Policymakers need better information regarding wellbeing inequality to ascertain the contributing factors and to determine whether policy has been successful in improving the spread over time. In this paper, we construct a multidimensional composite wellbeing measure, at a micro level, which includes “economic and non-economic” and “objective and subjective measures” of wellbeing. We use NIDS data spanning the period 2008 – 2015. We compare the results on measuring wellbeing inequality using the composite index and income.
The majority of African states continue to be regarded as extractive states. We use the Cape Colony's public expenditure to account for the emergence of extractive states in Africa. With a sub-imperial role for Southern African colonial expansion, the Cape Colony became a template for extractive practices that continue to characterize the region. Using public expenditure data, budget debates and existing historiography, we trace the elite competition for limited public resources that associated the Cape's transition from an agrarian society to a mining-led economy.
Background: Since the early 1980s, many governments have investigated the possibility of utilising access to microloans as a pathway to grow economies out of unemployment and thereby improve people's quality of life. Studies that have previously investigated the impact of microloans found a positive relationship to quality of life. Unfortunately, these studies mainly measure quality of life using monetary (income) measures rather than assessing the entire multidimensionality of quality of life.
The purpose of this study is to add to the empirical literature regarding quality of life convergence dynamics. It achieves this by analysing and comparing income and income-independent quality of life (IIQoL) convergence dynamics across South Africa's 234 municipalities for the period 1996-2014. The study tested for convergence and utilised dynamic panel methods (systems GMM). The results indicate unconditional convergence in both income and IIQoL but at different rates.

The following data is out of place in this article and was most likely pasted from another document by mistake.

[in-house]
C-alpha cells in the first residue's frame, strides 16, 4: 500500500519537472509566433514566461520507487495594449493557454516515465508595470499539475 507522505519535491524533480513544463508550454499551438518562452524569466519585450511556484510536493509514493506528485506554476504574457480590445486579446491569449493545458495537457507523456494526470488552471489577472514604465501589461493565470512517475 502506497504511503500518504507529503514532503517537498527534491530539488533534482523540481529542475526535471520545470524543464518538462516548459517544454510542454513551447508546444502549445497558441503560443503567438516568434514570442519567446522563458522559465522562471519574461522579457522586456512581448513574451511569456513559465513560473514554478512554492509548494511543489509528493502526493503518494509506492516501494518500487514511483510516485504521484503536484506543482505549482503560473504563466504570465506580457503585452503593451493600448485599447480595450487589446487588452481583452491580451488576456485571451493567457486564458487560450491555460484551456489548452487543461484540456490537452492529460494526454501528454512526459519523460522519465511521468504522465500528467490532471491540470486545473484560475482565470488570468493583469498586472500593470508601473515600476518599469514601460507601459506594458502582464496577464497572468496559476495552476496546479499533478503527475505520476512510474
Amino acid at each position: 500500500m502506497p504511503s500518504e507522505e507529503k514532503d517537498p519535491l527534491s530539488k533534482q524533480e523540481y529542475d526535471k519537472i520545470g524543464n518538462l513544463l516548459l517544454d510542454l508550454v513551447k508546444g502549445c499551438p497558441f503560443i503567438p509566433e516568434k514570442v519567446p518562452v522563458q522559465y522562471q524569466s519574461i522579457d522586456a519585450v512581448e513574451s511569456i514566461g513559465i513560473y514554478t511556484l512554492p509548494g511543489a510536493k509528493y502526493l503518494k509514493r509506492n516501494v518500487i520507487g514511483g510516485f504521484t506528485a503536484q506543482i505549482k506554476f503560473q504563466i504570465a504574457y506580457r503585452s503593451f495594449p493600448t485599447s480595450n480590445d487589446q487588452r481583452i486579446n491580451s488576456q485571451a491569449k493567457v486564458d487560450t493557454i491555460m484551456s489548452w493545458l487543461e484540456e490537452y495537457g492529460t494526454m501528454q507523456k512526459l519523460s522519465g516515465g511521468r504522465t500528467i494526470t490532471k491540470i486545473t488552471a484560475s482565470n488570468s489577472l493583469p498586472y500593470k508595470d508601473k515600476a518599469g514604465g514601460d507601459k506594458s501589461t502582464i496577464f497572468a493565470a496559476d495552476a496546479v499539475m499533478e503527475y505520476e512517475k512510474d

This study examines the effect of financial structure on economic growth in Sub Saharan Africa. The sample consists of both low and middle income countries, whose financial systems range from poorly developed to relatively well- developed in the context of developing countries. Using dynamic panel estimation techniques, the study investigates both the short and long-run effects of financial structure on growth, focusing on 14 SSA countries over the period 1980-2014.
This paper hypothesises that the saving rate and technological progress are interdependently determined by a common exogenous source, so that an exogenous shock to the saving rate determines long-run growth transitions. In an open economy, the saving rate measures the quality of capital investment.
This paper departs from the traditional aid–economic growth studies through its examination of the impact of aid and its volatility on sectoral growth by relying on panel dataset of 37 sub-Saharan African (SSA) countries for the period 1980–2014. Findings from our system generalised methods of moments (GMM) show that, while foreign aid significantly drives economic transformation, aid volatility deteriorates sectoral value additions with huge impact on the non–tradable sector and a no apparent effect on the agricultural sector.
In the light of Africa’s palpable deficit in public infrastructure, we use System GMM to estimate a model of economic growth augmented by an infrastructure variable, for a panel of 45 Sub-Saharan African countries, over the period 2000-2011. We find that it is the spending on infrastructure and increments in the access to infrastructure that influence economic growth and development in Sub-Saharan Africa.
The purpose of this study is to investigate the relationship between population density and non-economic quality of life. Popular opinion has generally been that population density can be seen as beneficial for economic growth, as it allows for greater productivity, greater incomes and can be translated into higher levels of quality of life. Recently though, growing evidence tends to suggest the exact opposite in that increases in productivity and incomes are not translated into better quality of life.